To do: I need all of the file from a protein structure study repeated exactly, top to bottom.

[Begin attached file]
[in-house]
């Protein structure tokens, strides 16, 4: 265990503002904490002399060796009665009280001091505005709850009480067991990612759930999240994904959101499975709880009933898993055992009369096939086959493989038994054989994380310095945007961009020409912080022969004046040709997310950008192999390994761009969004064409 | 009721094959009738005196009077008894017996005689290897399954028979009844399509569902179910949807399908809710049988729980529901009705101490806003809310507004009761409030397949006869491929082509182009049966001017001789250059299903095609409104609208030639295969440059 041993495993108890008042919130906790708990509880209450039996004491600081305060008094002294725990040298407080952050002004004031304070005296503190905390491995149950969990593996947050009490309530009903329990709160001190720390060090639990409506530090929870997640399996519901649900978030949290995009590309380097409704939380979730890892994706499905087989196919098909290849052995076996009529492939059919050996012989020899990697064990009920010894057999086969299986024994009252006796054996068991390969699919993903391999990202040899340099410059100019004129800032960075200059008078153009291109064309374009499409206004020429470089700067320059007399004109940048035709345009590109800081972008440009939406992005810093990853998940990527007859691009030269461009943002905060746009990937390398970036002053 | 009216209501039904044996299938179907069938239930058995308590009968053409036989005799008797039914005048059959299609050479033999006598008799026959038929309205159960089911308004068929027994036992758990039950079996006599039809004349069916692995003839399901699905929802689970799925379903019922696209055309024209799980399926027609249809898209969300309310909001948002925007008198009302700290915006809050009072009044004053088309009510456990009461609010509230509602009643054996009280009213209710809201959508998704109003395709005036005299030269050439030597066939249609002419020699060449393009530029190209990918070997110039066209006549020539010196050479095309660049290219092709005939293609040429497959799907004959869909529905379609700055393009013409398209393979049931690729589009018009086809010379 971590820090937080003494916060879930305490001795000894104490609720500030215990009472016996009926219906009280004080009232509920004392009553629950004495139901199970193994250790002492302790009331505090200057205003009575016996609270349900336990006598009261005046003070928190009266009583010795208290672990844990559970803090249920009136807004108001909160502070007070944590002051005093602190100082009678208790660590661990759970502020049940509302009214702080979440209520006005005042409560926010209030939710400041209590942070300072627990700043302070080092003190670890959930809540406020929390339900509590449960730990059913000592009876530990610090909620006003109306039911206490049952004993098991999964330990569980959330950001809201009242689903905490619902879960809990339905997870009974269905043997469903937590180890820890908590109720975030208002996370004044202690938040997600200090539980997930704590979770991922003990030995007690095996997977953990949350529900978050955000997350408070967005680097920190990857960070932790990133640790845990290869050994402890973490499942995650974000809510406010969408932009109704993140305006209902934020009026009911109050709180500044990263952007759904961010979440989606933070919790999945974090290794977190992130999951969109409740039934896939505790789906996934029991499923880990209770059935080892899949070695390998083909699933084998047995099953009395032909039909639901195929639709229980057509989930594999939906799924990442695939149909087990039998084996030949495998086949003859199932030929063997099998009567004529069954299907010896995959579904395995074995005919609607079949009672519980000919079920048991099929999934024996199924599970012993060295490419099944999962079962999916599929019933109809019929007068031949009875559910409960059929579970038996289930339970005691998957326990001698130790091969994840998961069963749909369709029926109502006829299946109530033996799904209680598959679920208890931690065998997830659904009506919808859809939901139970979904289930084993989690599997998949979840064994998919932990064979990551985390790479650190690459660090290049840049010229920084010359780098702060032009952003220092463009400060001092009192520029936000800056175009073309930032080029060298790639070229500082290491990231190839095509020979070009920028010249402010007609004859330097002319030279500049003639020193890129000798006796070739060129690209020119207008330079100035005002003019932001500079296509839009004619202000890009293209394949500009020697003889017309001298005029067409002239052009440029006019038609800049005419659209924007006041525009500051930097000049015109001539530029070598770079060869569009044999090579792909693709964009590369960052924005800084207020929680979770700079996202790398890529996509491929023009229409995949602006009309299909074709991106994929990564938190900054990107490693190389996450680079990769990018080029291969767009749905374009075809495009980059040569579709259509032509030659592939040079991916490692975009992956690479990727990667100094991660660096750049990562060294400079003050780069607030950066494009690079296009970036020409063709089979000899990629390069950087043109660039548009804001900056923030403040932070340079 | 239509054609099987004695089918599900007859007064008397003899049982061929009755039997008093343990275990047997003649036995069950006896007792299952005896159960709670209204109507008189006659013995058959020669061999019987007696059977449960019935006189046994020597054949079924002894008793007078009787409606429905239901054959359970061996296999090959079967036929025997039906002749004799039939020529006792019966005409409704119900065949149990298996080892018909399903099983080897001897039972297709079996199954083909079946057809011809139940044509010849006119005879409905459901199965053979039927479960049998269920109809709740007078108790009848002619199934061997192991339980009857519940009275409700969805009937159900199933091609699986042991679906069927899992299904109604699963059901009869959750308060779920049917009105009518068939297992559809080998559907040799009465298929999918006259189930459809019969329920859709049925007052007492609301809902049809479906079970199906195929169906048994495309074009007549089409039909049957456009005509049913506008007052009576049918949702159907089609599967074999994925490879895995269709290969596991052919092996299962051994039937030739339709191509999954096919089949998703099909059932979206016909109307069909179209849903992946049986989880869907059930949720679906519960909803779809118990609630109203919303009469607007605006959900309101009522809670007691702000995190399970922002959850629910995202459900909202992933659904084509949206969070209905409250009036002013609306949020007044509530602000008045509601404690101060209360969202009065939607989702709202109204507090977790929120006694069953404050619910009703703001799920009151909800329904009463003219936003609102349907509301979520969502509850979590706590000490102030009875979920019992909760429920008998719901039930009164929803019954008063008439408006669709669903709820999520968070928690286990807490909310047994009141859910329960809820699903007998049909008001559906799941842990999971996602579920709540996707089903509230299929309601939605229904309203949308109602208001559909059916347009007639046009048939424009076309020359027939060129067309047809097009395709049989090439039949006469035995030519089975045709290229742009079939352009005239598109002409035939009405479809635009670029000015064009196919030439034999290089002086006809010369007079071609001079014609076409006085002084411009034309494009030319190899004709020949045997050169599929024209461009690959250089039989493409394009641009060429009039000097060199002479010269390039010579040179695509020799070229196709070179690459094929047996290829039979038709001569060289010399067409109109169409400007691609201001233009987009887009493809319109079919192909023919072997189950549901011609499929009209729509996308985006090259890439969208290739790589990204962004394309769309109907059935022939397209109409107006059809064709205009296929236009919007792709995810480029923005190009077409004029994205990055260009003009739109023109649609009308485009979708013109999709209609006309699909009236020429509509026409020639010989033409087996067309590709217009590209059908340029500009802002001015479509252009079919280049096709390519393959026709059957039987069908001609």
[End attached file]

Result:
[in-house]
């Protein structure tokens, strides 16, 4: 265990503002904490002399060796009665009280001091505005709850009480067991990612759930999240994904959101499975709880009933898993055992009369096939086959493989038994054989994380310095945007961009020409912080022969004046040709997310950008192999390994761009969004064409 | 009721094959009738005196009077008894017996005689290897399954028979009844399509569902179910949807399908809710049988729980529901009705101490806003809310507004009761409030397949006869491929082509182009049966001017001789250059299903095609409104609208030639295969440059 041993495993108890008042919130906790708990509880209450039996004491600081305060008094002294725990040298407080952050002004004031304070005296503190905390491995149950969990593996947050009490309530009903329990709160001190720390060090639990409506530090929870997640399996519901649900978030949290995009590309380097409704939380979730890892994706499905087989196919098909290849052995076996009529492939059919050996012989020899990697064990009920010894057999086969299986024994009252006796054996068991390969699919993903391999990202040899340099410059100019004129800032960075200059008078153009291109064309374009499409206004020429470089700067320059007399004109940048035709345009590109800081972008440009939406992005810093990853998940990527007859691009030269461009943002905060746009990937390398970036002053 | 009216209501039904044996299938179907069938239930058995308590009968053409036989005799008797039914005048059959299609050479033999006598008799026959038929309205159960089911308004068929027994036992758990039950079996006599039809004349069916692995003839399901699905929802689970799925379903019922696209055309024209799980399926027609249809898209969300309310909001948002925007008198009302700290915006809050009072009044004053088309009510456990009461609010509230509602009643054996009280009213209710809201959508998704109003395709005036005299030269050439030597066939249609002419020699060449393009530029190209990918070997110039066209006549020539010196050479095309660049290219092709005939293609040429497959799907004959869909529905379609700055393009013409398209393979049931690729589009018009086809010379 971590820090937080003494916060879930305490001795000894104490609720500030215990009472016996009926219906009280004080009232509920004392009553629950004495139901199970193994250790002492302790009331505090200057205003009575016996609270349900336990006598009261005046003070928190009266009583010795208290672990844990559970803090249920009136807004108001909160502070007070944590002051005093602190100082009678208790660590661990759970502020049940509302009214702080979440209520006005005042409560926010209030939710400041209590942070300072627990700043302070080092003190670890959930809540406020929390339900509590449960730990059913000592009876530990610090909620006003109306039911206490049952004993098991999964330990569980959330950001809201009242689903905490619902879960809990339905997870009974269905043997469903937590180890820890908590109720975030208002996370004044202690938040997600200090539980997930704590979770991922003990030995007690095996997977953990949350529900978050955000997350408070967005680097920190990857960070932790990133640790845990290869050994402890973490499942995650974000809510406010969408932009109704993140305006209902934020009026009911109050709180500044990263952007759904961010979440989606933070919790999945974090290794977190992130999951969109409740039934896939505790789906996934029991499923880990209770059935080892899949070695390998083909699933084998047995099953009395032909039909639901195929639709229980057509989930594999939906799924990442695939149909087990039998084996030949495998086949003859199932030929063997099998009567004529069954299907010896995959579904395995074995005919609607079949009672519980000919079920048991099929999934024996199924599970012993060295490419099944999962079962999916599929019933109809019929007068031949009875559910409960059929579970038996289930339970005691998957326990001698130790091969994840998961069963749909369709029926109502006829299946109530033996799904209680598959679920208890931690065998997830659904009506919808859809939901139970979904289930084993989690599997998949979840064994998919932990064979990551985390790479650190690459660090290049840049010229920084010359780098702060032009952003220092463009400060001092009192520029936000800056175009073309930032080029060298790639070229500082290491990231190839095509020979070009920028010249402010007609004859330097002319030279500049003639020193890129000798006796070739060129690209020119207008330079100035005002003019932001500079296509839009004619202000890009293209394949500009020697003889017309001298005029067409002239052009440029006019038609800049005419659209924007006041525009500051930097000049015109001539530029070598770079060869569009044999090579792909693709964009590369960052924005800084207020929680979770700079996202790398890529996509491929023009229409995949602006009309299909074709991106994929990564938190900054990107490693190389996450680079990769990018080029291969767009749905374009075809495009980059040569579709259509032509030659592939040079991916490692975009992956690479990727990667100094991660660096750049990562060294400079003050780069607030950066494009690079296009970036020409063709089979000899990629390069950087043109660039548009804001900056923030403040932070340079 | 239509054609099987004695089918599900007859007064008397003899049982061929009755039997008093343990275990047997003649036995069950006896007792299952005896159960709670209204109507008189006659013995058959020669061999019987007696059977449960019935006189046994020597054949079924002894008793007078009787409606429905239901054959359970061996296999090959079967036929025997039906002749004799039939020529006792019966005409409704119900065949149990298996080892018909399903099983080897001897039972297709079996199954083909079946057809011809139940044509010849006119005879409905459901199965053979039927479960049998269920109809709740007078108790009848002619199934061997192991339980009857519940009275409700969805009937159900199933091609699986042991679906069927899992299904109604699963059901009869959750308060779920049917009105009518068939297992559809080998559907040799009465298929999918006259189930459809019969329920859709049925007052007492609301809902049809479906079970199906195929169906048994495309074009007549089409039909049957456009005509049913506008007052009576049918949702159907089609599967074999994925490879895995269709290969596991052919092996299962051994039937030739339709191509999954096919089949998703099909059932979206016909109307069909179209849903992946049986989880869907059930949720679906519960909803779809118990609630109203919303009469607007605006959900309101009522809670007691702000995190399970922002959850629910995202459900909202992933659904084509949206969070209905409250009036002013609306949020007044509530602000008045509601404690101060209360969202009065939607989702709202109204507090977790929120006694069953404050619910009703703001799920009151909800329904009463003219936003609102349907509301979520969502509850979590706590000490102030009875979920019992909760429920008998719901039930009164929803019954008063008439408006669709669903709820999520968070928690286990807490909310047994009141859910329960809820699903007998049909008001559906799941842990999971996602579920709540996707089903509230299929309601939605229904309203949308109602208001559909059916347009007639046009048939424009076309020359027939060129067309047809097009395709049989090439039949006469035995030519089975045709290229742009079939352009005239598109002409035939009405479809635009670029000015064009196919030439034999290089002086006809010369007079071609001079014609076409006085002084411009034309494009030319190899004709020949045997050169599929024209461009690959250089039989493409394009641009060429009039000097060199002479010269390039010579040179695509020799070229196709070179690459094929047996290829039979038709001569060289010399067409109109169409400007691609201001233009987009887009493809319109079919192909023919072997189950549901011609499929009209729509996308985006090259890439969208290739790589990204962004394309769309109907059935022939397209109409107006059809064709205009296929236009919007792709995810480029923005190009077409004029994205990055260009003009739109023109649609009308485009979708013109999709209609006309699909009236020429509509026409020639010989033409087996067309590709217009590209059908340029500009802002001015479509252009079919280049096709390519393959026709059957039987069908001609």